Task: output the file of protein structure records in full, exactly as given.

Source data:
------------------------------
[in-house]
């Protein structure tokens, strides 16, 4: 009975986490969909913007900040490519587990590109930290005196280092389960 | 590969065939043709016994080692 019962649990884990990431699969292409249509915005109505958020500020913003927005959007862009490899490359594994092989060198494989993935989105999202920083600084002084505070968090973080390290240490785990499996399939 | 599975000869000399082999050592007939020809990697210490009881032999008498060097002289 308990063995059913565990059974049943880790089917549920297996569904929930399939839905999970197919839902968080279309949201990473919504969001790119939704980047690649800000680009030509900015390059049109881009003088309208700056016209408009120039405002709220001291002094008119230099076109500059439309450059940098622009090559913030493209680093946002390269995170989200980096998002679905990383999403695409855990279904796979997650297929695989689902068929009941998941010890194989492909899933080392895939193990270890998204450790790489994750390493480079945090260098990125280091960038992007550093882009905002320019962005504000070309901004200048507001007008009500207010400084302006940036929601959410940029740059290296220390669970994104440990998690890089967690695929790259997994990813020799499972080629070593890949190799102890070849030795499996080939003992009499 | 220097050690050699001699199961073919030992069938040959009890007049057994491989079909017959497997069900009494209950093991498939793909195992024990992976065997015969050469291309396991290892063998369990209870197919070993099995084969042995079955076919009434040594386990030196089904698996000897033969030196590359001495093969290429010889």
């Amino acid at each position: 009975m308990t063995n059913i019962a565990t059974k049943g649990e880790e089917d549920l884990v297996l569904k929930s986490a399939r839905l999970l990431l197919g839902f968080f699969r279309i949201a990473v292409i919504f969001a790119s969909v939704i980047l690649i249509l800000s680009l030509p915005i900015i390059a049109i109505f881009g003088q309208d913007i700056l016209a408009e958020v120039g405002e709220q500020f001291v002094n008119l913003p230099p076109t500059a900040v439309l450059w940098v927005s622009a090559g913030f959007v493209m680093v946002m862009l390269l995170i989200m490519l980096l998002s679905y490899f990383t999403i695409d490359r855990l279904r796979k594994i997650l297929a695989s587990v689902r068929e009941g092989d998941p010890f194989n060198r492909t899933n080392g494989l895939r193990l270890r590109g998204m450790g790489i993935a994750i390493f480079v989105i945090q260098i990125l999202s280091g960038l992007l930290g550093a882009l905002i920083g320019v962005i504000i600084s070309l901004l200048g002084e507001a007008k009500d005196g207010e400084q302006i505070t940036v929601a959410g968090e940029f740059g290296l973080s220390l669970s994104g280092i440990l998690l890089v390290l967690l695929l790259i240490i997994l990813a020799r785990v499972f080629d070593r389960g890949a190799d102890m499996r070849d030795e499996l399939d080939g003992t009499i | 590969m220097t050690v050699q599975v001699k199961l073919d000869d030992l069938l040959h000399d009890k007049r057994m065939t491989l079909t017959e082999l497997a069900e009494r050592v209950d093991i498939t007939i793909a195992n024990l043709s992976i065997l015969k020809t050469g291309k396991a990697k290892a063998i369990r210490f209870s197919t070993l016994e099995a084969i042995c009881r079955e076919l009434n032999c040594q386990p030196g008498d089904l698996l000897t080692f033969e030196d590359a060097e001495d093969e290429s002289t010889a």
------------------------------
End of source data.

[in-house]
């Protein structure tokens, strides 16, 4: 009975986490969909913007900040490519587990590109930290005196280092389960 | 590969065939043709016994080692 019962649990884990990431699969292409249509915005109505958020500020913003927005959007862009490899490359594994092989060198494989993935989105999202920083600084002084505070968090973080390290240490785990499996399939 | 599975000869000399082999050592007939020809990697210490009881032999008498060097002289 308990063995059913565990059974049943880790089917549920297996569904929930399939839905999970197919839902968080279309949201990473919504969001790119939704980047690649800000680009030509900015390059049109881009003088309208700056016209408009120039405002709220001291002094008119230099076109500059439309450059940098622009090559913030493209680093946002390269995170989200980096998002679905990383999403695409855990279904796979997650297929695989689902068929009941998941010890194989492909899933080392895939193990270890998204450790790489994750390493480079945090260098990125280091960038992007550093882009905002320019962005504000070309901004200048507001007008009500207010400084302006940036929601959410940029740059290296220390669970994104440990998690890089967690695929790259997994990813020799499972080629070593890949190799102890070849030795499996080939003992009499 | 220097050690050699001699199961073919030992069938040959009890007049057994491989079909017959497997069900009494209950093991498939793909195992024990992976065997015969050469291309396991290892063998369990209870197919070993099995084969042995079955076919009434040594386990030196089904698996000897033969030196590359001495093969290429010889």
């Amino acid at each position: 009975m308990t063995n059913i019962a565990t059974k049943g649990e880790e089917d549920l884990v297996l569904k929930s986490a399939r839905l999970l990431l197919g839902f968080f699969r279309i949201a990473v292409i919504f969001a790119s969909v939704i980047l690649i249509l800000s680009l030509p915005i900015i390059a049109i109505f881009g003088q309208d913007i700056l016209a408009e958020v120039g405002e709220q500020f001291v002094n008119l913003p230099p076109t500059a900040v439309l450059w940098v927005s622009a090559g913030f959007v493209m680093v946002m862009l390269l995170i989200m490519l980096l998002s679905y490899f990383t999403i695409d490359r855990l279904r796979k594994i997650l297929a695989s587990v689902r068929e009941g092989d998941p010890f194989n060198r492909t899933n080392g494989l895939r193990l270890r590109g998204m450790g790489i993935a994750i390493f480079v989105i945090q260098i990125l999202s280091g960038l992007l930290g550093a882009l905002i920083g320019v962005i504000i600084s070309l901004l200048g002084e507001a007008k009500d005196g207010e400084q302006i505070t940036v929601a959410g968090e940029f740059g290296l973080s220390l669970s994104g280092i440990l998690l890089v390290l967690l695929l790259i240490i997994l990813a020799r785990v499972f080629d070593r389960g890949a190799d102890m499996r070849d030795e499996l399939d080939g003992t009499i | 590969m220097t050690v050699q599975v001699k199961l073919d000869d030992l069938l040959h000399d009890k007049r057994m065939t491989l079909t017959e082999l497997a069900e009494r050592v209950d093991i498939t007939i793909a195992n024990l043709s992976i065997l015969k020809t050469g291309k396991a990697k290892a063998i369990r210490f209870s197919t070993l016994e099995a084969i042995c009881r079955e076919l009434n032999c040594q386990p030196g008498d089904l698996l000897t080692f033969e030196d590359a060097e001495d093969e290429s002289t010889a």